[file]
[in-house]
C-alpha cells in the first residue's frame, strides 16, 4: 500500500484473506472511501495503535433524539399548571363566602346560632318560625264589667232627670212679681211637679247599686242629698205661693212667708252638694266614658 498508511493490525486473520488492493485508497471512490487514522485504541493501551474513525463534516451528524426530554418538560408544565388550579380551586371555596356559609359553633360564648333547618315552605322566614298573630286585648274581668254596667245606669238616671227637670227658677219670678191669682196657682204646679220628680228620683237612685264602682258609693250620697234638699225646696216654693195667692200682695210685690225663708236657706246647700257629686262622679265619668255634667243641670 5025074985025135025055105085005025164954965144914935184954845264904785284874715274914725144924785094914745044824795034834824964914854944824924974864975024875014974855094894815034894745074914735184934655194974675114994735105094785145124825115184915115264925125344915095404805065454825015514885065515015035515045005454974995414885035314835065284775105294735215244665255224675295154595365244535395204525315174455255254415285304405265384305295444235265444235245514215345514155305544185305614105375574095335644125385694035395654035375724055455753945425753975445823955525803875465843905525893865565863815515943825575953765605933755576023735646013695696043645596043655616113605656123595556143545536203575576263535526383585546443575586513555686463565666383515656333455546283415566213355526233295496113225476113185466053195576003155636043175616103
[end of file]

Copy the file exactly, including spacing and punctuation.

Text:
[in-house]
C-alpha cells in the first residue's frame, strides 16, 4: 500500500484473506472511501495503535433524539399548571363566602346560632318560625264589667232627670212679681211637679247599686242629698205661693212667708252638694266614658 498508511493490525486473520488492493485508497471512490487514522485504541493501551474513525463534516451528524426530554418538560408544565388550579380551586371555596356559609359553633360564648333547618315552605322566614298573630286585648274581668254596667245606669238616671227637670227658677219670678191669682196657682204646679220628680228620683237612685264602682258609693250620697234638699225646696216654693195667692200682695210685690225663708236657706246647700257629686262622679265619668255634667243641670 5025074985025135025055105085005025164954965144914935184954845264904785284874715274914725144924785094914745044824795034834824964914854944824924974864975024875014974855094894815034894745074914735184934655194974675114994735105094785145124825115184915115264925125344915095404805065454825015514885065515015035515045005454974995414885035314835065284775105294735215244665255224675295154595365244535395204525315174455255254415285304405265384305295444235265444235245514215345514155305544185305614105375574095335644125385694035395654035375724055455753945425753975445823955525803875465843905525893865565863815515943825575953765605933755576023735646013695696043645596043655616113605656123595556143545536203575576263535526383585546443575586513555686463565666383515656333455546283415566213355526233295496113225476113185466053195576003155636043175616103